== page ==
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Today's News

  • New vehicle registration system saves time, money

    Kentucky Press News Service

    Some time- and cost-saving changes to Kentucky’s vehicle registration system are being implemented in county clerk offices across the Commonwealth.
    The vehicle registration system is changing to “print on demand” decals for license plate renewals. Instead of clerk offices having to stock booklets of preprinted decals, the new decals are printed at the time of registration.

  • Kentucky producing the next wave of entrepreneurs

    Kentucky Press News Service

    FRANKFORT – Kentucky’s brightest college entrepreneurs have enrolled in a different type of university – one that could turn the next big idea into a full-scale company.
    Students from 15 colleges and universities from across the state will participate in the Cabinet for Economic Development’s Idea State U, a nationally recognized business plan competition designed to encourage innovation and entrepreneurship on the college level.

  • Mid-Continent University aiming to collect millions in student debt

    By Lauren P. Duncan
    The Paducah Sun

    About 1,000 students who formerly attended Mid-Continent University are expected to soon receive information on how to repay their student loan debts.
    MCU officials hopes to collect about $11.7 million in student debts. The school loaned the institution's money to students after the Department of Education cut the school off from receiving federal student loans due to the college's failure to properly file paperwork.

  • Report: Expanded forestry sector could be boon to Eastern, southern Kentucky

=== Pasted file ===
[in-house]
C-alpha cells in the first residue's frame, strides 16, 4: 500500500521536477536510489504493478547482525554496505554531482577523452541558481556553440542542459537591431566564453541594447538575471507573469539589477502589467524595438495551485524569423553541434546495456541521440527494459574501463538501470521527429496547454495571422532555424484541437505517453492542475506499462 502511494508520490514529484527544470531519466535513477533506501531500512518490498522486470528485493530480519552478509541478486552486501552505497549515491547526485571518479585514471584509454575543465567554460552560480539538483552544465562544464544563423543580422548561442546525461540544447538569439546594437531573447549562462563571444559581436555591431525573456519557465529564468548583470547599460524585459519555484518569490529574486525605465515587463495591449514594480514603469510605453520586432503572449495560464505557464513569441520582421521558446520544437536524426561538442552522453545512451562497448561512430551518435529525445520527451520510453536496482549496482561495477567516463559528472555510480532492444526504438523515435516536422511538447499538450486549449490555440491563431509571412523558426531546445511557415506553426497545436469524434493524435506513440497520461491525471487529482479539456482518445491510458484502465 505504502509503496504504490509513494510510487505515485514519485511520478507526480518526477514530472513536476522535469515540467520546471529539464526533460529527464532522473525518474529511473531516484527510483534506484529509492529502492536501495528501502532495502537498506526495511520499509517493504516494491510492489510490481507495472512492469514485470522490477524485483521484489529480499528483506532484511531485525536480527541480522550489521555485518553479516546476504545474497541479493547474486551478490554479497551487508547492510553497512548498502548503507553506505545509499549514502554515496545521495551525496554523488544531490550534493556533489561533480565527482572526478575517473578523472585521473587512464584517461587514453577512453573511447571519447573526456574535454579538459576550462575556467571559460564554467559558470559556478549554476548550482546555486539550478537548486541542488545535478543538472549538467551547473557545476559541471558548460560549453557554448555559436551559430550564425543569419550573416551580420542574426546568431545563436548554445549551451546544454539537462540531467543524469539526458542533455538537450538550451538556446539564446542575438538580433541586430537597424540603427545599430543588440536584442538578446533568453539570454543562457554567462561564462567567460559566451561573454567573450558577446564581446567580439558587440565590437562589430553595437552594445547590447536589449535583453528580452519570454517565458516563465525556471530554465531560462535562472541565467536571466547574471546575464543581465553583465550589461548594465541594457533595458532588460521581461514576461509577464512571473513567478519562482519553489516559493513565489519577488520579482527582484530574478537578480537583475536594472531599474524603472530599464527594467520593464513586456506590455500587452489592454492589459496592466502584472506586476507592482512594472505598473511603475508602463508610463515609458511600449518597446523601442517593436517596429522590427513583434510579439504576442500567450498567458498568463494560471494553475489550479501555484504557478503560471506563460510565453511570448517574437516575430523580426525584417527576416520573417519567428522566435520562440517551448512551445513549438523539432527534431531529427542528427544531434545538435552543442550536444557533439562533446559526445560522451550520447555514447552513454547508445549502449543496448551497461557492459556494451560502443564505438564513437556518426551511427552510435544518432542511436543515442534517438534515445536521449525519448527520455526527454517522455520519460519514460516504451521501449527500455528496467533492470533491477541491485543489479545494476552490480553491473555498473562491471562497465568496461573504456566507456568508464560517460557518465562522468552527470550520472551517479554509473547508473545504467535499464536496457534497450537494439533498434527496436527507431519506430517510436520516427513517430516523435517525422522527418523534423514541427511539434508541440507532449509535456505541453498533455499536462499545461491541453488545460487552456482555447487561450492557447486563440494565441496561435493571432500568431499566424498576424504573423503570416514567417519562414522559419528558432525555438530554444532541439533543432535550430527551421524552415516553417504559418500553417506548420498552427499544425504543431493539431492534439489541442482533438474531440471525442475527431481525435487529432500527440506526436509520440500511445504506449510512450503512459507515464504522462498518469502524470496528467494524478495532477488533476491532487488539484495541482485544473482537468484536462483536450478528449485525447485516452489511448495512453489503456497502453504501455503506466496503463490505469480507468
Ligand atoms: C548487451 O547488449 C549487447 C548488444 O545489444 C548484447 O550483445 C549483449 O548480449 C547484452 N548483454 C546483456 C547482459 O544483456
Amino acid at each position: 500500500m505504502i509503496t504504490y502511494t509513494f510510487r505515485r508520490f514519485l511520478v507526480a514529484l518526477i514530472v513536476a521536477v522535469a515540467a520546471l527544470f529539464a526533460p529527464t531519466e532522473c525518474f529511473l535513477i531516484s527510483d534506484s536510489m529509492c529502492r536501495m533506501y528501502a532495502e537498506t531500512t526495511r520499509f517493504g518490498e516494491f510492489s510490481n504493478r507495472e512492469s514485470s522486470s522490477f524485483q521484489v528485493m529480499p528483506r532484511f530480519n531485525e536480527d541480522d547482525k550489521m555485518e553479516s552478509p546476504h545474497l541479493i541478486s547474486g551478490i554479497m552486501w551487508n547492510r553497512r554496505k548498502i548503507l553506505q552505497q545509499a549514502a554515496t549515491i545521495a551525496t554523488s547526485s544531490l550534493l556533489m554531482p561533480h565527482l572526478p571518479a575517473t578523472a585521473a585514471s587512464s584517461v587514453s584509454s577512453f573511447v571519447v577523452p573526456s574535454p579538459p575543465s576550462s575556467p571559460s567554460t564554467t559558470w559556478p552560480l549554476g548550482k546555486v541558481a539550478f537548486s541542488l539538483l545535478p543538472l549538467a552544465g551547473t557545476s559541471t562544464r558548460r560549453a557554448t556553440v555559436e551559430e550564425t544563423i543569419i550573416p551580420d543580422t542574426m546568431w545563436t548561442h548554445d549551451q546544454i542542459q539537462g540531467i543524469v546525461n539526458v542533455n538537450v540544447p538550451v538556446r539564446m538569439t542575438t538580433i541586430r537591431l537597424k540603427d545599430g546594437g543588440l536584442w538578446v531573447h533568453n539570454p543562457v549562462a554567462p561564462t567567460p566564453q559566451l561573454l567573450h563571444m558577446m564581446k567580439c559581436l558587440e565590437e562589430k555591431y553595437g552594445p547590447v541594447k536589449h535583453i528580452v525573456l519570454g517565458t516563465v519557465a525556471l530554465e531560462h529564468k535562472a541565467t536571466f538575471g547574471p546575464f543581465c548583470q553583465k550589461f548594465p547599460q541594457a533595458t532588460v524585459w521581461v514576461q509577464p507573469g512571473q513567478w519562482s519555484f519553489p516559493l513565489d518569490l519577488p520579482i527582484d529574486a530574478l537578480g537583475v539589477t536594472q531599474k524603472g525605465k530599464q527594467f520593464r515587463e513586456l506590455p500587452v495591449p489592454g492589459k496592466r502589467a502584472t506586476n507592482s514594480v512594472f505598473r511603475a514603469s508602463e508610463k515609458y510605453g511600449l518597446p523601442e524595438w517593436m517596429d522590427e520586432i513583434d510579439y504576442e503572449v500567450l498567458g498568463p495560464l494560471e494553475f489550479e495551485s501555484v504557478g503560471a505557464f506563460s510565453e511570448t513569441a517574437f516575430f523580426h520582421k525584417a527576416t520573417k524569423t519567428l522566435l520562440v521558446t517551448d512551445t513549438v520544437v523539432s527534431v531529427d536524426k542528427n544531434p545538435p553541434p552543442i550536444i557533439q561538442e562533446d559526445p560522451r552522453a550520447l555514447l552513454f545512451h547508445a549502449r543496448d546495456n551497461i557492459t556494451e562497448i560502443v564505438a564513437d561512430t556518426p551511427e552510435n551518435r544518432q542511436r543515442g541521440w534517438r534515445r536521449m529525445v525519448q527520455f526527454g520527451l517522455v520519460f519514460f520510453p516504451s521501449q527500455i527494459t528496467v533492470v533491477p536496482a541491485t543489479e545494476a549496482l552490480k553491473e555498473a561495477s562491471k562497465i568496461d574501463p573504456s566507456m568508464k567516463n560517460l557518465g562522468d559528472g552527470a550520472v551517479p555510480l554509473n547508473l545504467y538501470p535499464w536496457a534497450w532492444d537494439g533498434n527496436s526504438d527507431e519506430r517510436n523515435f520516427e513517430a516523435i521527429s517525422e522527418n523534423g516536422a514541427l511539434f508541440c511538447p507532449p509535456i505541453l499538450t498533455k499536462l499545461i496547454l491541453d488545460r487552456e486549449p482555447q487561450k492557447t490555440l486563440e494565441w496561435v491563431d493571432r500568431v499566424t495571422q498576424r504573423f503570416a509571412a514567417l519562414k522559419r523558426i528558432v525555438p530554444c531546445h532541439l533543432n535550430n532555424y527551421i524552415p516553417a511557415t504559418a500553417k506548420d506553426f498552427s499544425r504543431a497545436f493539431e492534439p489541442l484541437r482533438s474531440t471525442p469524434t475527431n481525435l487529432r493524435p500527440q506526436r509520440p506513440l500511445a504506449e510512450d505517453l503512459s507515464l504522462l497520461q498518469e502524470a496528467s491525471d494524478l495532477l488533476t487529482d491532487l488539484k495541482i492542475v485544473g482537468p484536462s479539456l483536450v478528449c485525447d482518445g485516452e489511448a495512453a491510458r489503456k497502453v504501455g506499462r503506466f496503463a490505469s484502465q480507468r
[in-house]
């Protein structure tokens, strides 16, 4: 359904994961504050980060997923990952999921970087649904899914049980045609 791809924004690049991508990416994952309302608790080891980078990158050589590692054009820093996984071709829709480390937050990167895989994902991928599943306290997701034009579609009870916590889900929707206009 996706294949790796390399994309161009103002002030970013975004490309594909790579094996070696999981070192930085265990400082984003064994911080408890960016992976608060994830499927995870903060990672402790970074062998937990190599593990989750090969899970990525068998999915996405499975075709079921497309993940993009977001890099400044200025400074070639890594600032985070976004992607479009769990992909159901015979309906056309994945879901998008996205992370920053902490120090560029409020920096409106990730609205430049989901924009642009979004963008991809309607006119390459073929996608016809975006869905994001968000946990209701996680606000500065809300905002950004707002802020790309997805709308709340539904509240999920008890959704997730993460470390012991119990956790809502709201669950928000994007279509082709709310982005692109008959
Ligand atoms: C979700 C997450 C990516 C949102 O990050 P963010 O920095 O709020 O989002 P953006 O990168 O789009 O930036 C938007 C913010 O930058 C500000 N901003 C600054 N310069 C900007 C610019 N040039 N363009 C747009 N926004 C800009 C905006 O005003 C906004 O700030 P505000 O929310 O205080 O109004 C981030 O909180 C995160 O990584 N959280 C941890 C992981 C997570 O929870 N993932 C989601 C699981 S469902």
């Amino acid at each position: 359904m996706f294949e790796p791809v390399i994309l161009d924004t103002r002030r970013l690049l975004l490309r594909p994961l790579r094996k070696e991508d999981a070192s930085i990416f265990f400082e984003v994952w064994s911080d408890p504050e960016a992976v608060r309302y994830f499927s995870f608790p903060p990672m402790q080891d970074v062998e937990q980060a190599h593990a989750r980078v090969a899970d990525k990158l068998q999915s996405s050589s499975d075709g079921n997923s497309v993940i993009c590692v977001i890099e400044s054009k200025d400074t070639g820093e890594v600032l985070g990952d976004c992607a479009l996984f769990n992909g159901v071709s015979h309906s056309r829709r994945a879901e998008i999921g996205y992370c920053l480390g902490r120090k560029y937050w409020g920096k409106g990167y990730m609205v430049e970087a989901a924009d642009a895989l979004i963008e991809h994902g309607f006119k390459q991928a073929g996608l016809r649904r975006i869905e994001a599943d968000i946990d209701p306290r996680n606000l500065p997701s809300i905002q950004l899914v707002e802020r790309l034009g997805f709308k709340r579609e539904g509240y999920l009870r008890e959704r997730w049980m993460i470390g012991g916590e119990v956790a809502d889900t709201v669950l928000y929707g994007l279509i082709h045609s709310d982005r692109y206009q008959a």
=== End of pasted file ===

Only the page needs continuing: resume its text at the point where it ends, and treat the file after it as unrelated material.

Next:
By Bill Estep
    Lexington Herald Leader

    Forest industries have the potential to provide thousands more jobs in Eastern and southern Kentucky as leaders in the region search for ways to improve the economy, according to an analysis.
    Expanding the forestry sector could provide $1.49 billion in new revenue and nearly 7,500 additional jobs in a 54-county region that includes areas hit hard by a sharp decrease in coal jobs, researchers in the Department of Forestry at the University of Kentucky concluded.

  • Appeals court: Kentucky library tax is legal

    By Scott Wartman
    The Kentucky Enquirer

    It doesn't look like libraries in Kentucky will have to close after all.
    The Kentucky Court of Appeals in a 3-0 decision handed down on Friday reversed two circuit court decisions in Kenton and Campbell counties that declared the library districts in those counties had improperly raised taxes for decades.

  • Ban on powdered alcohol bottled up

    By Gregory A. Hall
    Courier-Journal

    A powdered form of alcohol — recently approved by federal regulators — poses a threat to responsible alcohol use and should be banned, Kentucky regulators and some traditional producers say.
    But a bill to do just that is stalled in the final days of the Kentucky General Assembly, which returned Monday for its penultimate day. Senate Bill 81 contains a ban on powdered alcohol along with other clean-up efforts sought by the state’s Alcoholic Beverage Control department.

  • Fatalities falling in Kentucky work zones, crashes increasing

    By Stu Johnson
    WEKU News

    As temperatures begin to climb this spring, the number of highway work crews on Kentucky's roads will also increase. Proper attention to the road remains the key to safe travels.

  • New pipeline project raising concerns

    Gene Lanham doesn’t have to look far to see where the Tennessee Gas Pipeline crosses Marion County. 

    One line cuts across his farmland, just south of the the house where he’s lived most of the past eight decades. Another line crosses about a quarter mile north on the other side of Danville Highway.

  • Around 100 attend meeting on proposed NGL pipeline

    Approximately 100 people attended a meeting March 19 at the Marion County Extension Office to discuss natural gas liquids (NGLs).

    The Tennessee Gas Pipeline (which is owned by Kinder Morgan) has applied to abandon part of an existing natural gas pipeline with plans to convert it to carry NGLs.

  • ‘Wildman’ star, show facing lawsuit

    By Larry Rowell

    Landmark News Service

    and Stephen Lega

    slega@lebanonenterprise.com

    An iconic and well-known central Kentucky TV personality is being sued for trespassing and damage to property involving the production of a segment for his TV series.